With in-store promotions likely to be planned down to a tee already, online marketing offers a valuable space to pitch your Christmas specials up to the very last minute. “I do think that [independent retailers] need to shout loud and proud on social media. It’s becoming so prevalent,” says Clare.
While there is certainly plenty of competition to contend with online, according to Mark “the beauty of social media promotions is that it’s possible to make your business look and feel as professional and as big as even the biggest businesses”. Yet farm shops and food halls will still be able to offer the personal touch that customers love them for. “The advantage a small business has is the ability to create a personal side to the business which draws in customers. People want to feel part of your business, and this is invaluable,” Mark adds.
In the two months leading up to Christmas, The Norfolk Deli will carry out a number of sponsored Instagram and Facebook promotions in order to boost the shop’s following. “By Christmas, we expect to have achieved the landmark figure of 10,000 followers on Instagram,” Mark says. “Even if only 20% engage regularly with us through this platform this means we have potentially 2,000 online customers we could encourage or entice to shop with us either in person or virtually.”
Social media also opens up the door to endless creative opportunities, and Clare says small businesses should take advantage of this with their online promotions. “I think it’s about using all the channels to spark [customers’] imaginations.” Whether that’s creating a daily video spotlighting certain products that are perfect for Christmas gifting or setting up a stunning image with your Christmas-themed favourites, “being really imaginative and using visuals that then get shared socially – Instagram, Snapchat, Facebook – using all of those channels to really get people excited about the fact that they might not be able to have a Christmas with other family members, but they can still make it really fun, and they can be more imaginative with food and make it more entertaining,” Clare says.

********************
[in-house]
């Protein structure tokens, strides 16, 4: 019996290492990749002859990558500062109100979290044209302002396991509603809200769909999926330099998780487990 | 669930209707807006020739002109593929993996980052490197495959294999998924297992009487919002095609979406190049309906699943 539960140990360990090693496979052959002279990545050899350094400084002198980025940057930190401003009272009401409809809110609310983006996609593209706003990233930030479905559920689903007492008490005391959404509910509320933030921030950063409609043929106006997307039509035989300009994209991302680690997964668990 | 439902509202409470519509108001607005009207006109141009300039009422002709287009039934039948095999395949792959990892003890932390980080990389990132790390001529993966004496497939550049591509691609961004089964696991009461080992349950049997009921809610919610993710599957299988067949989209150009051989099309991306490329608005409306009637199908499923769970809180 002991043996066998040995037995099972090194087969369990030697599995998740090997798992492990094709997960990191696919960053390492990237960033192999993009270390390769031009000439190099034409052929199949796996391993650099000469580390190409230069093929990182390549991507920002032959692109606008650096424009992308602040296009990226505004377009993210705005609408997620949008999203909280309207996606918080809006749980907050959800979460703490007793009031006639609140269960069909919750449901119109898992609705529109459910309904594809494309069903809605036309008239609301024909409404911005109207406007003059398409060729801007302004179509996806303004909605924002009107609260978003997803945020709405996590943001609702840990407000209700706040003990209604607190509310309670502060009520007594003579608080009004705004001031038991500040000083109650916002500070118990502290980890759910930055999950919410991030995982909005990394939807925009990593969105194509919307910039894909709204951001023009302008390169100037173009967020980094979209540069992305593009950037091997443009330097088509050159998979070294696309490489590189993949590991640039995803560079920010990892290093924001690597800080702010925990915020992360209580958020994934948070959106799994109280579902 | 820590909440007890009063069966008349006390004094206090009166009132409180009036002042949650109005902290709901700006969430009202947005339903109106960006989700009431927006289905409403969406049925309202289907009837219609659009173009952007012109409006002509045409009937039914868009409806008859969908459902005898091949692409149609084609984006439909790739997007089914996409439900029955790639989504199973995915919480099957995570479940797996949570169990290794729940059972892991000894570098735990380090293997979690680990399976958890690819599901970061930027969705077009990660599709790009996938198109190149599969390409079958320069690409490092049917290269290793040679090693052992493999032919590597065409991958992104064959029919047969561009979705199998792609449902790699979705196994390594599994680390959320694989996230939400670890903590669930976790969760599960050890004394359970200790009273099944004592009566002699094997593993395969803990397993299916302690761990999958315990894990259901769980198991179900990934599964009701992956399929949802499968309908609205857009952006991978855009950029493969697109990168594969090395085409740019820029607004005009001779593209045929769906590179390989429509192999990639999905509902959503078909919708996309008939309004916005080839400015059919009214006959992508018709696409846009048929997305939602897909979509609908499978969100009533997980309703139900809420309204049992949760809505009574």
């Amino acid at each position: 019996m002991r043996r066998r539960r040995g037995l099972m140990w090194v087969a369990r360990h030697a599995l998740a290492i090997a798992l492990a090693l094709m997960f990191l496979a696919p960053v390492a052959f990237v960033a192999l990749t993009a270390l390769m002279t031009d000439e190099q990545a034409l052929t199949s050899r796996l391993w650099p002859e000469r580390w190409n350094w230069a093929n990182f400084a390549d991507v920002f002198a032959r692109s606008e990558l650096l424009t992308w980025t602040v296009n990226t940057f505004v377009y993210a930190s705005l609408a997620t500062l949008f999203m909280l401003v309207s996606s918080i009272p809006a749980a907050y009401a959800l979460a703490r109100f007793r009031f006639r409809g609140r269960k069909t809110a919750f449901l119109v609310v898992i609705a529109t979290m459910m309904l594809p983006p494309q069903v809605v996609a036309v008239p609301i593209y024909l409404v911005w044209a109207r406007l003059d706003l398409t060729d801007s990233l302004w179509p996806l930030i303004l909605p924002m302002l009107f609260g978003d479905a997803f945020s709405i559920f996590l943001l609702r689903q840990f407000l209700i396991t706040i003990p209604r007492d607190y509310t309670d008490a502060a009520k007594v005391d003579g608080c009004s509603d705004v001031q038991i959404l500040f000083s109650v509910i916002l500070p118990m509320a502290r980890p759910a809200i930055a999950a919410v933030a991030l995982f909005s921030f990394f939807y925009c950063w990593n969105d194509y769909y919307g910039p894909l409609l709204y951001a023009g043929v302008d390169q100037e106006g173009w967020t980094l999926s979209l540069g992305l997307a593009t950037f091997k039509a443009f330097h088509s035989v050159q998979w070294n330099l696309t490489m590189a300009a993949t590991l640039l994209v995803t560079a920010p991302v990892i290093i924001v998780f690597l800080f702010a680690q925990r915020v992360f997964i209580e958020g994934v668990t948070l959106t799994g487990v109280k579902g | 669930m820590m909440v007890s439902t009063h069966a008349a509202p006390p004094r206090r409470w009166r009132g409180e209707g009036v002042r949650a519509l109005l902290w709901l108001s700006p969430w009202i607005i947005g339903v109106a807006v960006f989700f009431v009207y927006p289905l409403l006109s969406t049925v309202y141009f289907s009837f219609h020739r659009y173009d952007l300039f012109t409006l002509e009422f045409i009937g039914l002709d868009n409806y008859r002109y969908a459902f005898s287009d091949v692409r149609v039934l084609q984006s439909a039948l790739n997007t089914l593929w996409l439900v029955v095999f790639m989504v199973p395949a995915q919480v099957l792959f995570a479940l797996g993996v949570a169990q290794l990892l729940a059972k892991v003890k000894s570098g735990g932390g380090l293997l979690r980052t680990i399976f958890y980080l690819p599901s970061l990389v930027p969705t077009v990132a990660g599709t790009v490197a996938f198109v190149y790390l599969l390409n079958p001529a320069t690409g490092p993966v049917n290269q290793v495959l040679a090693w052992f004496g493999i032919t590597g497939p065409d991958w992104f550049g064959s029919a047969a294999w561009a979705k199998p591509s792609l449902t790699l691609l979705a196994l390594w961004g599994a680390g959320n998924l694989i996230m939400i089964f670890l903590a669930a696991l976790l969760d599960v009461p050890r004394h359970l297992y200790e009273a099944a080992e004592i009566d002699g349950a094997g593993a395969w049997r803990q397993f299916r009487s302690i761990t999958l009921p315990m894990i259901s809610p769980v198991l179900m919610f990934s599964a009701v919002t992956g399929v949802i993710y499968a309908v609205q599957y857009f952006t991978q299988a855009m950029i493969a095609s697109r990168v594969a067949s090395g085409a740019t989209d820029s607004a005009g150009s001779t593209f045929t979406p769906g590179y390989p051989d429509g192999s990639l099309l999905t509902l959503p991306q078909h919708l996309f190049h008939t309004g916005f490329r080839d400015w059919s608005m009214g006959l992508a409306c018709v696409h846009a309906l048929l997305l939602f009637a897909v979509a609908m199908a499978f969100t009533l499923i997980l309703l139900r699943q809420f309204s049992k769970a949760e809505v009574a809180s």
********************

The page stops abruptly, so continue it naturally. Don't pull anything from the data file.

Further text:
“If independent boutiques use creativity and visuals to really inspire customers, it might be that they get the edge on the bog-standard supermarket stuff.”
With the wheels already turning on your Christmas products and promotions, there are still plenty of simple ways that speciality food shops can boost their products’ value with add-ons and little extras. In doing that, “there’s an opportunity for these kinds of businesses to take the stress away for people,” says Clare.
While two-for one style promotions could eat into your revenues, Clare suggests bespoke gift wrapping, as a fantastic way to use relatively inexpensive bulk-bought wrapping paper, ribbons and tissue and turn it into a little time-saver for a customer. “That’s exceptional added value,” Clare says.
Hampers and sets are another way to bundle products to simplify the shopping process for customers. For instance, a cheesemonger could pre-wrap a cheese set on a wooden chopping board so that all customers need to do is take the wrapping off and put it on the table on the day. Butchers, on the other hand, could look into recipe cards for stuffing ideas or cooking instructions for customers who might be nervous to branch out from turkey to meats that could be more suitable for a smaller gathering. “It might take a little bit of research, but they don’t have to be a chef themselves. And that takes the stress away for the customer,” Clare said.
Mark says The Norfolk Deli will be offering a range of services to boost value for the customer, including a hamper concierge service where hampers are created based on different preferences and budgets. “Being an independent, there is always that little bit extra in terms of service,” he explains “The aim is to provide additional services which will make our customers’ lives easier.”
This is an area where speciality shops can excel. “Whatever happens we will be ready to help our customers get what they need,” Ted says. “We are here to welcome people in a safe distanced environment with an amazing offering. We have butchers to offer opinions on which meat to choose, our team on the deli are there with a smile and the team on the till asking how your day has been. The personal touch really does go a long way.”
Christmas will look different this year, whether lockdowns cause restrictions or families take it upon themselves to keep their distance from loved ones in order to keep them safe. But while customers may have to forge new traditions this year, they can trust that fine food retailers will be there to bring their Christmas cheer.